Banks and non-bank lenders implement various methods to properly evaluate your borrowing power, whether for a commercial or residential loan.
Among them, the most popular way is computing your buying power using Interest Coverage Ratio (ICR) as it excludes tax-deductible expenditures.
Many banks also call ICR a 1.5x or 1.0x interest cover. That’s because it indicates the times your revenue or Earnings Before Interest and Taxes (EBIT) can cover your interest expenses on the given period.
One of the main factors why ICR is a popular assessment method is because of taxes. An ICR doesn’t factor in tax-deductible expenses such as living expenses for commercial ventures.
But keep in mind that aside from having a strong ICR, you also need to maintain a strong financial position with reliable cash flow.
Regardless of your current position, finding the right lender and negotiating the best deals is possible with a specialist mortgage broker at your back.
Call us at 1300 052 055 and our mortgage brokers will gladly discuss our options and let you know if you qualify.
Unlike ICR, Net Surplus Ratio (NSR) adds living expenditures to the equation, along with your taxes. Hence, computing your borrowing power under this method can be somewhat complex than ICR.
Moreover, the Debt-Service Coverage Ratio (DSCR) is a more obsolete method compared to ICR as it follows a very conservative process when evaluating your borrowing power.
It’s also more applicable for residential loan applications than commercial ones. The DSCR method also assumes that roughly 30% to 50% of your overall income can cover your loan, while another 30% can cover all tax expenses.
The NSR and DSCR are also not ideal for tax-deductible loans and are more useful for assessing residential loan applications.
In other words, only the ICR method makes more sense if you assess your borrowing power from a tax point of view.
At the start of every application, lenders and banks will use assessment rates higher than those they provide in commercial loans.
For instance, if you’re applying with a rate of 4.20%, your bank or non-bank lender would assess your application at 7.20% or higher.
They will then compute your available income before taxes under particular percentages. The following is a list of factors that banks consider when using ICR to evaluate your application:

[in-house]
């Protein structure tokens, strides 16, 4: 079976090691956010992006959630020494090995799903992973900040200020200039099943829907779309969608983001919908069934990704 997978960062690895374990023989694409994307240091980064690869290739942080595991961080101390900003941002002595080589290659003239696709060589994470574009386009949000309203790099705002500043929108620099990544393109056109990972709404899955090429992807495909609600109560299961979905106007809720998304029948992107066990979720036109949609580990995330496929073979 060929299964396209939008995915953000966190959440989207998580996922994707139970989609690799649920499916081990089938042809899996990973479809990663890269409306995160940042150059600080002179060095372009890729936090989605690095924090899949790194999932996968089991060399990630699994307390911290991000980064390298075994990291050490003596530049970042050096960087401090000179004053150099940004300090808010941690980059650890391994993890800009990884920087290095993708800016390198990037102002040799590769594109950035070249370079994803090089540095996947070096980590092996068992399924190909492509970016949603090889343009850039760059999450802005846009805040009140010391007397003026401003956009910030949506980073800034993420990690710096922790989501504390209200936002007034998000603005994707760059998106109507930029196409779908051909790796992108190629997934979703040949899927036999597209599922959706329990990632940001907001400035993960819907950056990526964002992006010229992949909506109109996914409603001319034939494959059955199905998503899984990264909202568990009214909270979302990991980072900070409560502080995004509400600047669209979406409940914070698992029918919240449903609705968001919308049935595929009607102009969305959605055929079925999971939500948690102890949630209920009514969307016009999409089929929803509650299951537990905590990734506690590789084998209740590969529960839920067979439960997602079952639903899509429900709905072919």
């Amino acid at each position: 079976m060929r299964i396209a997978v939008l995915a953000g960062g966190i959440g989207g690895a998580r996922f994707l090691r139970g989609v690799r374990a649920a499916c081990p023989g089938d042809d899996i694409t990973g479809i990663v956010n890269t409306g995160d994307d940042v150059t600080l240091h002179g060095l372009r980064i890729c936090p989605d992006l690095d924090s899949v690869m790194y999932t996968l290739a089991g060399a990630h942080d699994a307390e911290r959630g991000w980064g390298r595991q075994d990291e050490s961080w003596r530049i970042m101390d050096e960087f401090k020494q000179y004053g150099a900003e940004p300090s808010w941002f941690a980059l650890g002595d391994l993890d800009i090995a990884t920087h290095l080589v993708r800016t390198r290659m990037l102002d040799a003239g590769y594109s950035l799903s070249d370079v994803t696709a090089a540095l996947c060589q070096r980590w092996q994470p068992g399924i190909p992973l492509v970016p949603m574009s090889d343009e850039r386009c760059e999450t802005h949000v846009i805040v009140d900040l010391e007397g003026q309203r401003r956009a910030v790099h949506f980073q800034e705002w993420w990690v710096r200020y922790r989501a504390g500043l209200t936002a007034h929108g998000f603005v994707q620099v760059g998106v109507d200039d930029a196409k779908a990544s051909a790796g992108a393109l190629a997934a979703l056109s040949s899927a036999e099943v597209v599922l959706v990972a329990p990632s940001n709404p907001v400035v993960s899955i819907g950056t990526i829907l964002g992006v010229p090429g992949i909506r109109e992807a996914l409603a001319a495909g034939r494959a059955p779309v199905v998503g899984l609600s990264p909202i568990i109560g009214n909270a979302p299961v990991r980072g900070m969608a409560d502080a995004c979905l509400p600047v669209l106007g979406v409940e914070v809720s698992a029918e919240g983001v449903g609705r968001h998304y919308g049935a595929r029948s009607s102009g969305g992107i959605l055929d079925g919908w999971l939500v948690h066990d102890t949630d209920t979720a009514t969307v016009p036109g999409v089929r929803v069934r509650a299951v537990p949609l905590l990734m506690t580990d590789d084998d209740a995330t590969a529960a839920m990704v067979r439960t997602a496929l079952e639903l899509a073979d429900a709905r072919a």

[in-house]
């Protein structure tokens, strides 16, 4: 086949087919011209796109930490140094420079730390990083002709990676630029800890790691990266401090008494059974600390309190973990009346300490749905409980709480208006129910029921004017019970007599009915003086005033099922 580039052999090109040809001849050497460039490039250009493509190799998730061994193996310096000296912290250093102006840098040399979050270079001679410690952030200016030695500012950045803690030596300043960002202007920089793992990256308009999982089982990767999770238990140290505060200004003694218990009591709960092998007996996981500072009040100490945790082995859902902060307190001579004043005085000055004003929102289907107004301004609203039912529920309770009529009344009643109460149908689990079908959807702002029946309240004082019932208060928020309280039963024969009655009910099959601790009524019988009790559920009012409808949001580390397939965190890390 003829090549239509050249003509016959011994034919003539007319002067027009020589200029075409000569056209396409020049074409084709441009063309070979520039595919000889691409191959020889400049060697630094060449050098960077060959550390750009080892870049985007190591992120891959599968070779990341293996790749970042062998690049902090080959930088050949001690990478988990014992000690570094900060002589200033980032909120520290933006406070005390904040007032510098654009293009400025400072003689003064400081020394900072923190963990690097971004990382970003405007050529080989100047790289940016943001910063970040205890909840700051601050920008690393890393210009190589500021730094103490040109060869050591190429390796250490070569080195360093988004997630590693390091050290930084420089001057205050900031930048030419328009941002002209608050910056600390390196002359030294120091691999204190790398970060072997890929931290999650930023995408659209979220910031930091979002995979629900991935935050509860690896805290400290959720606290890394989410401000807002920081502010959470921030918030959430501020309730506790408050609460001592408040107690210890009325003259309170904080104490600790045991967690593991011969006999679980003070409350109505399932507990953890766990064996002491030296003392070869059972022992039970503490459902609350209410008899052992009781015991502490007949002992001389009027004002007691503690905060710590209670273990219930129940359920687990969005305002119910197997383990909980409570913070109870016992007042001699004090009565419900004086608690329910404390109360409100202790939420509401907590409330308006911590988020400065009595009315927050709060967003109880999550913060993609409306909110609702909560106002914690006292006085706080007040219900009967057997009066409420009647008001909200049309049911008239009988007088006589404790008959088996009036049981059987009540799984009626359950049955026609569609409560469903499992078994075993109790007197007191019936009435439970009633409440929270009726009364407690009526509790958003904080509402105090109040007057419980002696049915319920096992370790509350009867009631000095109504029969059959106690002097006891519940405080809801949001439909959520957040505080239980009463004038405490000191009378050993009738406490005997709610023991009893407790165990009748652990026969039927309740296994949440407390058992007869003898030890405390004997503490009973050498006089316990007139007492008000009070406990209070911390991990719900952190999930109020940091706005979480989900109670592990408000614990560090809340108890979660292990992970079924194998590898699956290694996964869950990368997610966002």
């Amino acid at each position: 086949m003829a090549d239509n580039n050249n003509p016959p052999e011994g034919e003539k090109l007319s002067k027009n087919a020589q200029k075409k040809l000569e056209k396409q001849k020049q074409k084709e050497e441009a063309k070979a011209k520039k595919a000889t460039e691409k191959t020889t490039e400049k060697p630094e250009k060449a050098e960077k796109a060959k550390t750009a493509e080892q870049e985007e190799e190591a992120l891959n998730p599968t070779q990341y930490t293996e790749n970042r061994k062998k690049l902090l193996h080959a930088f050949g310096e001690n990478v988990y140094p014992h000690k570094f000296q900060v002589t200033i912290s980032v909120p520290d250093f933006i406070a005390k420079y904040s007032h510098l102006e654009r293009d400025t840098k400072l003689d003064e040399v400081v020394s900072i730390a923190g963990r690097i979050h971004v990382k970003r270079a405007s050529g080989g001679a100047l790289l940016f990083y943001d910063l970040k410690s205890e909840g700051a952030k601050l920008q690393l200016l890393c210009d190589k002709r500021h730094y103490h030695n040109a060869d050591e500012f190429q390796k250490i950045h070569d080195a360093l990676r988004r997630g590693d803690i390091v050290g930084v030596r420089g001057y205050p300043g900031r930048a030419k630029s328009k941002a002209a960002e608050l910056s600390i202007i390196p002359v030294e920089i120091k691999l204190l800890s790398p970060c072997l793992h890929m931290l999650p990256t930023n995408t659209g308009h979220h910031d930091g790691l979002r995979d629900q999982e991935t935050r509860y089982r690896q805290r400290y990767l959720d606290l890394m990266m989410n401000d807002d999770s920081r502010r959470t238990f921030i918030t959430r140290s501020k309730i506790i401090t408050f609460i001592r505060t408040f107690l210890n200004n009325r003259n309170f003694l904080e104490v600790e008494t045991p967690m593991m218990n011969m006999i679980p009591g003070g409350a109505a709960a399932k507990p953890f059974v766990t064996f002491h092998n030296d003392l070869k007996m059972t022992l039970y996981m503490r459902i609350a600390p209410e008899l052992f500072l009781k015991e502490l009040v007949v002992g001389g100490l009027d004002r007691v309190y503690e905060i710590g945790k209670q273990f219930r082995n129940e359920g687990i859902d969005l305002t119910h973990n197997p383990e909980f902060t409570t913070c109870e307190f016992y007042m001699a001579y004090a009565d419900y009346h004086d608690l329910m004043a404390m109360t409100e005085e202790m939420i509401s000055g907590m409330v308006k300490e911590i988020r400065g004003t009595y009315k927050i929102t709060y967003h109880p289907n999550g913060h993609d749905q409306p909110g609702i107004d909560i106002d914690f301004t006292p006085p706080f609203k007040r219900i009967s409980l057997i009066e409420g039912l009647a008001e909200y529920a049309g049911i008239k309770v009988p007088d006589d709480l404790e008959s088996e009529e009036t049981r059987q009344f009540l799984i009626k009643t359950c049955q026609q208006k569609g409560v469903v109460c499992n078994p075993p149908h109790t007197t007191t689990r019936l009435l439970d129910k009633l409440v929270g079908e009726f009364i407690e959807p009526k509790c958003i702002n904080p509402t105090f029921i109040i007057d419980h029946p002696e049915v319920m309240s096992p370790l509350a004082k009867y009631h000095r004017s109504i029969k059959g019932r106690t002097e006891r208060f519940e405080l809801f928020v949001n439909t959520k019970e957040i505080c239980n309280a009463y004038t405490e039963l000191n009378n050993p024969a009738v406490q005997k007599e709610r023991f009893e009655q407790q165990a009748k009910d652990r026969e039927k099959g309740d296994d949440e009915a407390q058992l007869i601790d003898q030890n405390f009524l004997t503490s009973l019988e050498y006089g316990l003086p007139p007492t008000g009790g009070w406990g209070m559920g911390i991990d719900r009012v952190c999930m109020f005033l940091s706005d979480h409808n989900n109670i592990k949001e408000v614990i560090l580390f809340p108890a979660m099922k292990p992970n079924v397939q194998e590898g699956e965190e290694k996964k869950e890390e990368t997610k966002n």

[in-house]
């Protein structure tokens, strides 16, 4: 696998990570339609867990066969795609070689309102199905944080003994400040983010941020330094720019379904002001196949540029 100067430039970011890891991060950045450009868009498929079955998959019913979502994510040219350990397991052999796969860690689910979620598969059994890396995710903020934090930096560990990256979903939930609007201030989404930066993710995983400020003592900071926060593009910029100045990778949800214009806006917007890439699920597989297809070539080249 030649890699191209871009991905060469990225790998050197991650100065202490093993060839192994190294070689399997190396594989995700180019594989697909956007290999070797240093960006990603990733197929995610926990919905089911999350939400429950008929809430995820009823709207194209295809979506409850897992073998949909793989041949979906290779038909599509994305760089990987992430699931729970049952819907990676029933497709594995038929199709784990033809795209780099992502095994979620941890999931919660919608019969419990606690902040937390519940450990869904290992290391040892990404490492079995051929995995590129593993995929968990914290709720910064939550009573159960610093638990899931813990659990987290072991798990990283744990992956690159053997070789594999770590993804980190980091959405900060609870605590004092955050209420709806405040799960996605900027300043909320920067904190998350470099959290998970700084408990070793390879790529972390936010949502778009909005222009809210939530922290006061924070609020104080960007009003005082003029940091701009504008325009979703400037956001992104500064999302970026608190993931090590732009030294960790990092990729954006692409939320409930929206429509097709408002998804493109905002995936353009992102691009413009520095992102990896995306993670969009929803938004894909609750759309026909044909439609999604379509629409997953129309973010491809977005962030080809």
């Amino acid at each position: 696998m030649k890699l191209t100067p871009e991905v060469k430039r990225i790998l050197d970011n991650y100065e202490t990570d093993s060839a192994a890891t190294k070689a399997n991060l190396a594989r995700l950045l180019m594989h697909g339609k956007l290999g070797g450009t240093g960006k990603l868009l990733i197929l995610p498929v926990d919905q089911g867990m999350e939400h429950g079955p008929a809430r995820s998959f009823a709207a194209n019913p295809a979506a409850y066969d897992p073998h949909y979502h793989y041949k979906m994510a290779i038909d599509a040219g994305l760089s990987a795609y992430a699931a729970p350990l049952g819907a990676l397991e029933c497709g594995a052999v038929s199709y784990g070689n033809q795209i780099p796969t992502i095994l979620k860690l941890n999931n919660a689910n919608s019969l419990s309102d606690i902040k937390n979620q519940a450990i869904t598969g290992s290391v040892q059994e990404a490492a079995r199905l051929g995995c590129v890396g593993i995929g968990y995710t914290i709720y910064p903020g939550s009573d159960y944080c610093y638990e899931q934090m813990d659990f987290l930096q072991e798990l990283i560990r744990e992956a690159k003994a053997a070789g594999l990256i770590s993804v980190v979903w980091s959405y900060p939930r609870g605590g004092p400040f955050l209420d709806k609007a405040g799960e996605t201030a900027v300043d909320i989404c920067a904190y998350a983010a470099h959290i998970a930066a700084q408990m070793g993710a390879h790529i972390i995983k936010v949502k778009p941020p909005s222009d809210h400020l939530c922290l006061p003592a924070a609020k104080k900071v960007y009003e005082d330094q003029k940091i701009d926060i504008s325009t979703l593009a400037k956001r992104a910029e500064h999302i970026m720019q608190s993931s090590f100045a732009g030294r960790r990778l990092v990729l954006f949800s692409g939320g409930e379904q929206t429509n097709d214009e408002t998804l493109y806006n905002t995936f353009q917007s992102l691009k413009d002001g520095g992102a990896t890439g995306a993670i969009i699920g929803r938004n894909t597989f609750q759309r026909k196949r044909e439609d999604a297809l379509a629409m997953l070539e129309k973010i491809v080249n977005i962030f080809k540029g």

After computing the above earnings, they will then deduct your expenses from the equation. That includes:
The ICR assessment method neglects any living expenses and taxes since these are tax-deductible expenditures.
For instance, say you’re earning about $90,000 from your company and roughly $65,000 rental income from your property where tenants cover outgoings.
Say you want to apply for a commercial loan at about $1,000,000. If your lender has a variable rate of 4.20% and will use ICR to assess your application, they will increase it to about 8.00% as the assessment rate.
From there, they can begin evaluating your borrowing power. To do so, the bank will divide all expenses before income tax (EBIT) over interest payments.
$155,000 EBIT / $80,000 interest payment = 1.94x interest cover
Now, what does the resulting interest cover say about your application? Is it considered a strong case?
In general, banks and non-bank lenders want to ensure that you are financially stable and can get away in the face of economic changes or financial difficulty.
The following ICR values will help you determine whether your interest cover is strong enough to get approved for a loan:
Our specialist mortgage brokers at Plan A Mortgage can help you find the ideal lender that follows the Interest Coverage Ratio method to evaluate your application.
That way, you can maximise your borrowing potential and get approved for better deals and loan features that best suit your needs.
Feel free to speak with us at 1300 052 055 or fill out our contact form to discover if you qualify for a commercial loan today!